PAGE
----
1. The weakness is not severe, so one should not act on a hadith that is only narrated by liars or those accused of lying or one who is grossly mistaken. A weak narration can be rectified by examining other chain of transmitters. However, if it’s very weak, then nothing can rectify it and therefore, it cannot be relied upon. The chain should not consist of liars and unauthentic narrators. The chain of transmitters have different weights. For instance, a chain may have up to 10 or 20 narrators. However, it depends on the quality of the narrators. If the chains are all weak and the same chain is rotating around with the narrators who are liars, then none of the chains cannot be relied upon. The narration has to be dropped.
  2. The hadith should be in line with the general principles of Islam.
  3. He should not believe that it is proven when acting on it, rather he should believe that he is on the safe side. When we rely on a weak narration, we should not believe that it is an authentic narration. We can classify it as a narration but with no solid evidence that these are the exact words of the Prophet (peace be upon him).

Using weak hadith to encourage people to do good or deter them from harm

If a weak narration is about encouraging people to do something good (at-targheeb) or discouraging them from sin (at-tarhib), then it can be used as long as it is in line with the Quran and the general Sunnah. For example:

  • To encourage good such as prayer and charity, etc.
  • To give advice
  • In telling stories
  • To deter from sins
  • other matters already established in Islam

‘Allāmah Ibn aṣ-Ṣalāḥ (may Allah have mercy on him) says:

“According to the people of hadith and others, it is permissible to be lenient in the chains (of hadith) and in narrating all the types of weak narrations, except fabrications, without announcing its weakness…”

In addition, ‘Allamah al-‘Iraqi (may Allah have mercy on him) says in the commentary of his Alfiyyah:

As for ahadith which are not mawdu’ (fabricated), [the scholars] have permitted leniency in their chains, and in narrating them without announcing their weakness, in the categories that are not ahkam (rulings) and ʿaqa’id (belief), rather in at-Targheeb and at-Tarheeb which includes advice and stories and virtues of actions, among others.

Imām Nawawī [d. 676 AH] (Allah have mercy on him) in the Muqaddimah of his book al-Adhkar:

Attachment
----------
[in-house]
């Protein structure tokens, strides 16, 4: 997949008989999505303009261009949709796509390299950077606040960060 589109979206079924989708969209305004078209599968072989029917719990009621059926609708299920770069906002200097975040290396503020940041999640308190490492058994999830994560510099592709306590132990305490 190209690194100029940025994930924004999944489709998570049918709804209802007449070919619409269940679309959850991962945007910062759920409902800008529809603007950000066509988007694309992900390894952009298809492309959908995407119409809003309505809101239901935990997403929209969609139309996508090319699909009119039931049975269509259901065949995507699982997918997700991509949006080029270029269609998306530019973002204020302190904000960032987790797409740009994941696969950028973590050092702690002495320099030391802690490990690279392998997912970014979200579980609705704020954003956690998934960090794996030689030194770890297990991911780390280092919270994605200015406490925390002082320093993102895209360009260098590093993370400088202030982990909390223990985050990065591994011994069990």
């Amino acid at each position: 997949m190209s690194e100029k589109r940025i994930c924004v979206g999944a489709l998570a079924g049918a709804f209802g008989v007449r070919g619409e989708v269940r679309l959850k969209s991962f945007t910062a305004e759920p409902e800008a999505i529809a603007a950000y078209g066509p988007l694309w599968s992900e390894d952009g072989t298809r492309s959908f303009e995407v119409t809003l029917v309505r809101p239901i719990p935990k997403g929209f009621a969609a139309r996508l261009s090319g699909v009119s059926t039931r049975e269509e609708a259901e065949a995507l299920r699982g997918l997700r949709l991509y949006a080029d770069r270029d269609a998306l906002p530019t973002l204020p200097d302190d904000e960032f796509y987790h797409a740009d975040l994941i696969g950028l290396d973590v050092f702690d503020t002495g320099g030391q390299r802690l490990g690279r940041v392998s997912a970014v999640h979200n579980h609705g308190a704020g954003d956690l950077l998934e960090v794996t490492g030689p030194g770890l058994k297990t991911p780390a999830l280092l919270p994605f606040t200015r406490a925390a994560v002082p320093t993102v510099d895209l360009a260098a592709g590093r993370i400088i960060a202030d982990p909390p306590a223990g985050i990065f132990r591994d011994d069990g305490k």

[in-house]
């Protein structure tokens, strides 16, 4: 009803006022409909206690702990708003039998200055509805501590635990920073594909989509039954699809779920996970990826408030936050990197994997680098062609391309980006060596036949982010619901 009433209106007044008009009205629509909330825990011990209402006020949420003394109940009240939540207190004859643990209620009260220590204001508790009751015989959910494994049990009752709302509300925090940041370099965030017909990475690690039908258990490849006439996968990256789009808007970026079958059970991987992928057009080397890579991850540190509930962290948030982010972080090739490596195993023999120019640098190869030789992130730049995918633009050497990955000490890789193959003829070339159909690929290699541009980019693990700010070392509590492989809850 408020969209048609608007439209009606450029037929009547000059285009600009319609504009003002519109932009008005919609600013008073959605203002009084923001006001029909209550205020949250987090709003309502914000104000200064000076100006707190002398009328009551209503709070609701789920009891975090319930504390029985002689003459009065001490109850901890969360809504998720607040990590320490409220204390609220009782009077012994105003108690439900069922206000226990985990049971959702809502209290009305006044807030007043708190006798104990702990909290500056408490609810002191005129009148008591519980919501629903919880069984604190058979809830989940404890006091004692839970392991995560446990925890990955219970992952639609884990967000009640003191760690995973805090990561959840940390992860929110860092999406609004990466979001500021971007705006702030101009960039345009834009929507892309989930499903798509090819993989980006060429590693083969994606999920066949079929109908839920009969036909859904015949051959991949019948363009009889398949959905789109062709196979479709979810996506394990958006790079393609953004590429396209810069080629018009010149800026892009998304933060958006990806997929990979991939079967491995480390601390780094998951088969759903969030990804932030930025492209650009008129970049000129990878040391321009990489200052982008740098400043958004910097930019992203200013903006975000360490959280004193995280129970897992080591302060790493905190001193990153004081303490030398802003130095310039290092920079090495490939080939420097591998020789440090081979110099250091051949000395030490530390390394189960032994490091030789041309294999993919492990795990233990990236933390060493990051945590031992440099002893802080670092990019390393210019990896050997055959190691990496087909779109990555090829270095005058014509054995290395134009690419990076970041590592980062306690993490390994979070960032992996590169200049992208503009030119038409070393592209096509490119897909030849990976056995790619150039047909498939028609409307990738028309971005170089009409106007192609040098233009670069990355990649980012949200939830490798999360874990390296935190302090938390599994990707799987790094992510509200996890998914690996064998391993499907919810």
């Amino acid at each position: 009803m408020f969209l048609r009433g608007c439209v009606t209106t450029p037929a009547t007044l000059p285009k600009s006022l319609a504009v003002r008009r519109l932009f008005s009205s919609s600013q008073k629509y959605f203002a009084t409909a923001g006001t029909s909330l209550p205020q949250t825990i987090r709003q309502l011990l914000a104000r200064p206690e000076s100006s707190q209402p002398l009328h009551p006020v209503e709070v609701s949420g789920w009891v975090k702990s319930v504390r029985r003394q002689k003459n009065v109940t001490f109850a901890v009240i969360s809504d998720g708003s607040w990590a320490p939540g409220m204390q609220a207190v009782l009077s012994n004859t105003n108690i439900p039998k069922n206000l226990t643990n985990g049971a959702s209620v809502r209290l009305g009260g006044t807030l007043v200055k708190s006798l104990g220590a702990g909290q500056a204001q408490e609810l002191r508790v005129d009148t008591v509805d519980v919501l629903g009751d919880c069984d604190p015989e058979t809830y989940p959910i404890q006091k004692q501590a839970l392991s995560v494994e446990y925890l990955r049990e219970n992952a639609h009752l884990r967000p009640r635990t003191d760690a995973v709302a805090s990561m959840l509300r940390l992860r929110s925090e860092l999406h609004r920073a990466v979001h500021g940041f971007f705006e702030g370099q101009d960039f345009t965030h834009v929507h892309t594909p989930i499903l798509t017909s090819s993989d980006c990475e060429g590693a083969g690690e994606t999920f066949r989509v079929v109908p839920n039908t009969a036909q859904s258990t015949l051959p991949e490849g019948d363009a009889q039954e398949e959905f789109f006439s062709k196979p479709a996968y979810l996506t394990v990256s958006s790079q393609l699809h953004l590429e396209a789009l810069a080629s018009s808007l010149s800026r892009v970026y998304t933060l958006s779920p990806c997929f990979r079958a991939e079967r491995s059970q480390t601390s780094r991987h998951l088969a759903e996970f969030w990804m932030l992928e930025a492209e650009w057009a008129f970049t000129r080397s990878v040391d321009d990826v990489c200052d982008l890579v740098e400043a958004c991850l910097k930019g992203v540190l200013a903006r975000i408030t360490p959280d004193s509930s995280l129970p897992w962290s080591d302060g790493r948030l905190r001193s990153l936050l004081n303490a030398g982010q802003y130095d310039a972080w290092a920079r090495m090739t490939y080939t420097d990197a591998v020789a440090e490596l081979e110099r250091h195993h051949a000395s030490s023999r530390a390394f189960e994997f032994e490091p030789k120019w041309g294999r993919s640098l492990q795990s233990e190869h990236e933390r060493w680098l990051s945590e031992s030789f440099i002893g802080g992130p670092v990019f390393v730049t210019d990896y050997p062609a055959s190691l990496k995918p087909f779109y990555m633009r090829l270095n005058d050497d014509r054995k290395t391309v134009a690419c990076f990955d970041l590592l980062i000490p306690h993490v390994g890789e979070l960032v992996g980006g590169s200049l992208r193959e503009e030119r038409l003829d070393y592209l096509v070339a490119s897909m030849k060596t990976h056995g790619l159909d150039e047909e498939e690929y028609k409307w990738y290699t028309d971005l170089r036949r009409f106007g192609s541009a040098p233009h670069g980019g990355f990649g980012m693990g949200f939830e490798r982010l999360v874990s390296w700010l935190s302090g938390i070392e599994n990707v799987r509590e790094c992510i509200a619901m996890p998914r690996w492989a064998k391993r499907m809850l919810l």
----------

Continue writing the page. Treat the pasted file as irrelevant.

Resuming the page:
“The scholars from the Muhaddithun and Fuqaha have said: ‘It is permissible and even desirable to act upon weak narrations in fada’il, encouragements, and warnings, if the hadith is not mawdu (fabricated). As for ahkam (rulings), such as halal, haram, the modalities of trade, marriage, divorce, etc., only authentic (sahih and hasan) narrations will be acted upon. However, if it pertains to precaution, such as if a da’if (weak) hadith has been narrated regarding the detestability of certain transactions or marriages, then it would be preferable to abstain from it, although it is not necessary.’”

Shaykh Haytham Tamim Transcribed by Sabeen Sheikh

With excerpts from: https://ulumalhadith.com/the-usage-of-weak-narration/

Do I need a shaykh?
Being deceived by false knowledge

Shaykh Haytham Tamim is the founder and main teacher of the Utrujj Foundation. He has provided a leading vision for Islamic learning in the UK, which has influenced the way Islamic knowledge is disseminated. He has orchestrated the design and delivery of over 200 unique courses since Utrujj started in 2001. His extensive expertise spans over 30 years across the main Islamic jurisprudence schools of thought. He has studied with some of the foremost scholars in their expertise; he holds some of the highest Ijazahs (certificates) in Quran, Hadith (the Prophetic traditions) and Fiqh (Islamic rulings). His own gift for teaching was evident when he gave his first sermon to a large audience at the age of 17 and went on to serve as a senior lecturer of Islamic transactions and comparative jurisprudence at the Islamic University of Beirut (Shariah College). He has continued to teach; travelling around the UK, Europe and wider afield, and won the 2015 BISCA award (British Imams & Scholars Contributions & Achievements Awards) for Outstanding Contribution to Education and Teaching.